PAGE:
Whole Class Feedback: Making the juice worth the squeeze

Whole class feedback is a technique used to replace standard written feedback in books. It has a number of advantages to written comments, including the time it takes to complete. If you go online and look for whole class feedback, WCF, sheets you find a number of proformas of various styles like below

I feel like a lot of these proformas lead people down the wrong path with regards to the most impactful aspects of feedback. I get why they were built; to support the thinking and planning of the teacher and provide a scaffold to the students. My worry is they end up focusing the teacher on the least important part of the process, the feedback.

Why feedback is not as important as you think?

Feedback is not the point of WCF. Feedback is like pouring water on sand. Yeah the sand looks different and behaves differently at the start but come back tomorrow and it’s back to normal sand. I’m pretty sure Dylan Wiliam once said “Feedbacks primary job is to change the student” If not then he probably should of because it’s the kind of thing he says. Daniel Willingham famously said “Memory is the residue of thought”. Put these two together and you come to the conclusion that our feedback needs to make the students think to change them. Students being told they need to ‘use a three part sentence’ or ‘vary their sentence starters’ is a superficial act that does little but raise awareness of the issue before moving on. If we are lucky some students will recall that next time and apply it. Some teachers will write a few simple questions that will check students understand this feedback and maybe do an example question. To me this is still not enough.

The problem lies when we see WCF as the completion of the form and the sticking of a copy of the form into the students book. The process of WCF is the aim; raising the teachers awareness of the common traits in the classes work. This information needs to be used to get the maximum improvement out of the students in the limited amount of time given to WCF in class.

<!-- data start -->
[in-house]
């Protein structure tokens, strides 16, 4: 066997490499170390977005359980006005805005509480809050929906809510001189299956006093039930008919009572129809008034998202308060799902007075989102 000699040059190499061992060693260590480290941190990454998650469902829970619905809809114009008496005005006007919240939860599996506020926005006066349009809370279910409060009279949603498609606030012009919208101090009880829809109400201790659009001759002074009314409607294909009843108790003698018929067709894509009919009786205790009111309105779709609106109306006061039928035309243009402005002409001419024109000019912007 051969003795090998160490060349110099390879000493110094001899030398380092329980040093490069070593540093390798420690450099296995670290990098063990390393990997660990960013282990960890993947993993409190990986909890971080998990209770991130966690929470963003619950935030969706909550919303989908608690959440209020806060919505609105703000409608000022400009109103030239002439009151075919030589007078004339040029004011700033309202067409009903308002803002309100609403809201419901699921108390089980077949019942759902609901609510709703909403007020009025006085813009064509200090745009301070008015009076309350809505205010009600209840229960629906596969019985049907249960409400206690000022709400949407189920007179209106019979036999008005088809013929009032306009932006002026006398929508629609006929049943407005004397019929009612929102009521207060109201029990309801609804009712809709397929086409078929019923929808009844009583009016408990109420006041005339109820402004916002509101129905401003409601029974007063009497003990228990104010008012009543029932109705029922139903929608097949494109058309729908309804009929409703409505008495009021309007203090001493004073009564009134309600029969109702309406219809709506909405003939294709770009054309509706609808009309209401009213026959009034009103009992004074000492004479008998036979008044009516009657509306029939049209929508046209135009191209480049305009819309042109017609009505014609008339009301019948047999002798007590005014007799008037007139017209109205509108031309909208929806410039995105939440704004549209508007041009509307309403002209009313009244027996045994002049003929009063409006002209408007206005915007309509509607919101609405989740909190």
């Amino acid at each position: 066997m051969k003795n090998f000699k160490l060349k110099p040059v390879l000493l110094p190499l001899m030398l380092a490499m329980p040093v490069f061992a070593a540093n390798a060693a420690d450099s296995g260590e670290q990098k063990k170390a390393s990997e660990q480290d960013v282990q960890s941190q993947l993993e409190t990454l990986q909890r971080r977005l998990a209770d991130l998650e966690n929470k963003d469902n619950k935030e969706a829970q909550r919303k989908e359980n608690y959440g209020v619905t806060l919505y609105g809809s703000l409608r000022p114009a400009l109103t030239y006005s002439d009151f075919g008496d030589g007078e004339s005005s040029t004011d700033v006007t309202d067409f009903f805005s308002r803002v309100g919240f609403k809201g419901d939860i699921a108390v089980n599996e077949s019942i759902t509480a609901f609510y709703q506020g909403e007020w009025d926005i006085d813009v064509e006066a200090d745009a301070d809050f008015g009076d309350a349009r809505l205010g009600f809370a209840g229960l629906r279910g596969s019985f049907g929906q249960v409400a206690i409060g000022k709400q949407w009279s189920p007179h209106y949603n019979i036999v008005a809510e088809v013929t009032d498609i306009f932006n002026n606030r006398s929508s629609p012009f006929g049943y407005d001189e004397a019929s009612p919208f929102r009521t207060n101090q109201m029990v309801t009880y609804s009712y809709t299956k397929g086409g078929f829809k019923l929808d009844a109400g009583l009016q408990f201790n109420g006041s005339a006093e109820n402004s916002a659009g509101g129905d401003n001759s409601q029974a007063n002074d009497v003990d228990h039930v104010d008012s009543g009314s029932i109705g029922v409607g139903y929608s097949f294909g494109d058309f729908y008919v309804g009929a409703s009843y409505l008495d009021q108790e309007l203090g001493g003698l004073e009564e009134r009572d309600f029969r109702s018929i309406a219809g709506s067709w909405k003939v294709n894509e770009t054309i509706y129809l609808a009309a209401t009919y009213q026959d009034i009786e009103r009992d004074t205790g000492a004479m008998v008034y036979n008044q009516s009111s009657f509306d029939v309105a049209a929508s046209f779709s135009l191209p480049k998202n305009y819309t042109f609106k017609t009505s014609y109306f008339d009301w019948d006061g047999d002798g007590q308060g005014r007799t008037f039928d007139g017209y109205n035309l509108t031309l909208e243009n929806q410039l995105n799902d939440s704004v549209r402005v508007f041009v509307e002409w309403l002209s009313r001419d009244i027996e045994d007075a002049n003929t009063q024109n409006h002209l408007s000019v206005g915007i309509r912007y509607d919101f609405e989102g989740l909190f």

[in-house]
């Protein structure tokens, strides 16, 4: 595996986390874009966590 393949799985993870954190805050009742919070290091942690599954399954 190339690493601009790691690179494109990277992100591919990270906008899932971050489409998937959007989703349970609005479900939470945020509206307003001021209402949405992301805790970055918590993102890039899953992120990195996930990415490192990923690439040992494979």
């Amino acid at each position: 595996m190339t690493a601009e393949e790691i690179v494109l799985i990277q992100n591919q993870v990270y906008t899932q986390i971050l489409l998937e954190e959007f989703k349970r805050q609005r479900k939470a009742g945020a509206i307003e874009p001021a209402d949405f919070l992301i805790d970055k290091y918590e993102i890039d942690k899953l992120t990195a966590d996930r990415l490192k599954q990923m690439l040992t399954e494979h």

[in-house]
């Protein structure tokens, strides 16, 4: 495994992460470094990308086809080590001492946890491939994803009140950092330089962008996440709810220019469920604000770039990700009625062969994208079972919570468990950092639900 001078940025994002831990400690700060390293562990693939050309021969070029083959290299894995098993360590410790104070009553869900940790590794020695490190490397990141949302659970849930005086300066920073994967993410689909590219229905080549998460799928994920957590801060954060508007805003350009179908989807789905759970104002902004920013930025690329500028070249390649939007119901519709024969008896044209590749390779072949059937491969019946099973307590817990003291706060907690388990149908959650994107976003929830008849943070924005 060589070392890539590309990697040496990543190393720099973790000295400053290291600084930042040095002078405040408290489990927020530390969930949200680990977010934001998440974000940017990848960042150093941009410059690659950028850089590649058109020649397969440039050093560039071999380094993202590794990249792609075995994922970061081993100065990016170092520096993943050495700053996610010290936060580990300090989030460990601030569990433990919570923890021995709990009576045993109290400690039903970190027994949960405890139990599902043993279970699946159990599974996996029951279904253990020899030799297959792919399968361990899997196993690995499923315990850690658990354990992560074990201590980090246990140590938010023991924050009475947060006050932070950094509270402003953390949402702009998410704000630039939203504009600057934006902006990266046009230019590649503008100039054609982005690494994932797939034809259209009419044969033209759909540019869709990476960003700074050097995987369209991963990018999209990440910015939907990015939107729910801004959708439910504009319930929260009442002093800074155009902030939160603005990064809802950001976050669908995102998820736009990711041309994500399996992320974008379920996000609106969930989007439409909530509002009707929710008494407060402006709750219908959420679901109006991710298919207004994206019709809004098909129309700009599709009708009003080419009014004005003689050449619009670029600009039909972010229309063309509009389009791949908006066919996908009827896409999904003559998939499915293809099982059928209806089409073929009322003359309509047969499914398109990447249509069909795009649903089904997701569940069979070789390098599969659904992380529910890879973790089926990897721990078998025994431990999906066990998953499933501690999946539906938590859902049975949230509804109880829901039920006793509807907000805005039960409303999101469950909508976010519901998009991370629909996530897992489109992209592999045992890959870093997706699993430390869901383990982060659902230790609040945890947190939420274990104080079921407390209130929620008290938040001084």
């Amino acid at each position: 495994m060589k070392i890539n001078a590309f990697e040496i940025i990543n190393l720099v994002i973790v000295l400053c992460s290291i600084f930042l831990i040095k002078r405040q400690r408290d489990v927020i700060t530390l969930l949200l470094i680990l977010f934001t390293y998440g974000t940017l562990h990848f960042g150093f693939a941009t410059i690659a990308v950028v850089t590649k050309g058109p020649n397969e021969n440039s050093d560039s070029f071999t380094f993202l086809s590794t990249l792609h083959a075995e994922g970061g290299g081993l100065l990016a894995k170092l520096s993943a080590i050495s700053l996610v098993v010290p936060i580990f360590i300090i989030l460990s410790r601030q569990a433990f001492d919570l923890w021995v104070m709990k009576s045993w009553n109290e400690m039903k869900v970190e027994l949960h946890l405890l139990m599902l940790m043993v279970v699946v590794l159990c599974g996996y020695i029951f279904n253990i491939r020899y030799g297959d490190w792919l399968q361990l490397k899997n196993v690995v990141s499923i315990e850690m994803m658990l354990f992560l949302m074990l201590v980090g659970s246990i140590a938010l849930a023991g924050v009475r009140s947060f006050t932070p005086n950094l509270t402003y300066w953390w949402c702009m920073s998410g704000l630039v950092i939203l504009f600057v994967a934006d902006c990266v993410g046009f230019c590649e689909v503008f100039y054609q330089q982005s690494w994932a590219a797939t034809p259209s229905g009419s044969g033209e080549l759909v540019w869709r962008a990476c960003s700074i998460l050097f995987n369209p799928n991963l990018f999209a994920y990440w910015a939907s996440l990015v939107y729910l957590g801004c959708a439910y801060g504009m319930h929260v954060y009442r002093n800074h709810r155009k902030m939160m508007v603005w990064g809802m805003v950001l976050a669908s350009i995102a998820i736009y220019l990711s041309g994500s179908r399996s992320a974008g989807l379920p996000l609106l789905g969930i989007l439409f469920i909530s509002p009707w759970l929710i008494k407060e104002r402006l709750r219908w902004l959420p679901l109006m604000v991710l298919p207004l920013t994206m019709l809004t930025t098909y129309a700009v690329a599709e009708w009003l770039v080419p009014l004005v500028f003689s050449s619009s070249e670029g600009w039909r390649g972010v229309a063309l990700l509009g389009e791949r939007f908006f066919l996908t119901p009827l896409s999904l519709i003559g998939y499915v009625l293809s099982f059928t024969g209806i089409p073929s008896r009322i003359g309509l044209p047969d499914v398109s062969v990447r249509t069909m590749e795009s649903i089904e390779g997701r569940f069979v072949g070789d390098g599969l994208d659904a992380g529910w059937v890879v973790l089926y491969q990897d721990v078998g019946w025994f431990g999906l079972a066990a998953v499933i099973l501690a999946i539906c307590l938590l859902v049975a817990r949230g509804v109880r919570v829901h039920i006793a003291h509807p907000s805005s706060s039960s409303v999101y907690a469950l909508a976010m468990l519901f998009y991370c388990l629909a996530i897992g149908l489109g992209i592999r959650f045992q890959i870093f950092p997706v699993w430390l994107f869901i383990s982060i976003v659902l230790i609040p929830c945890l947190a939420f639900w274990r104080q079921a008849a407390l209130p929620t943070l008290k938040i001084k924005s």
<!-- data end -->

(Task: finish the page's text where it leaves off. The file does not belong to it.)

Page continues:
So as teachers we need to do a few things, which I have made all start with the letter P:

  1. Prioritise: Find the most important one or two things that are hindering the students and only focus on them.When they get good at them we can then worry about the other things.
  2. Plan: Design structured activities that force the students to think deeply about the problem. This could be a series of questions that interrogate the concept from all directions (eg SLOP), it could be a series of carefully crafted non-examples that need correcting or a replica of a question students answered poorly (just take some tippex to the original question and change a few words credit @ruth_ashbee). 
  3. Proforma: Illustrate the feedback in the simplest way possible. Ensure you can direct the students’ attention to each part at a time. For me this is best done by exemplifying the feedback under the visualiser, so I don’t really have a proforma.

However you choose to do it, the tasks must embody the idea that the students need to think and work on the area of weakness at a challenging level and for an extended period of time to ensure the students are forced to attend to their weaknesses and have multiple attempts at improving it. This is more than the DART or DIRT things of 2013 etc.. this is a carefully planned deep practice of one or two things.

What about SPAG?

All teachers are teachers of literacy and so WCF forms often have space for spellings etc.. To me this might not be the best use of time. To highlight it needs to link to one of the big things you want to work one. Otherwise it’s just a distraction that won’t be recalled. It’s very subject specific. From a science perspective I might highlight sentence structures in methods as these can support performance but not the spelling of ‘effect or affect’ because there are probably bigger fish to fry.

In summary

WCF is a great tool, but like many tools it can have its initial intentions wander as it diffuses through the teaching profession. We are drawn to neat and pretty exemplifications of the concept and as professionals we need to ensure we go beyond the surface features. So make a proforma that works for you, as long you spend most of your time asking yourself “What are students going to do to get better at this”

That’s how you make the juice worth the squeeze

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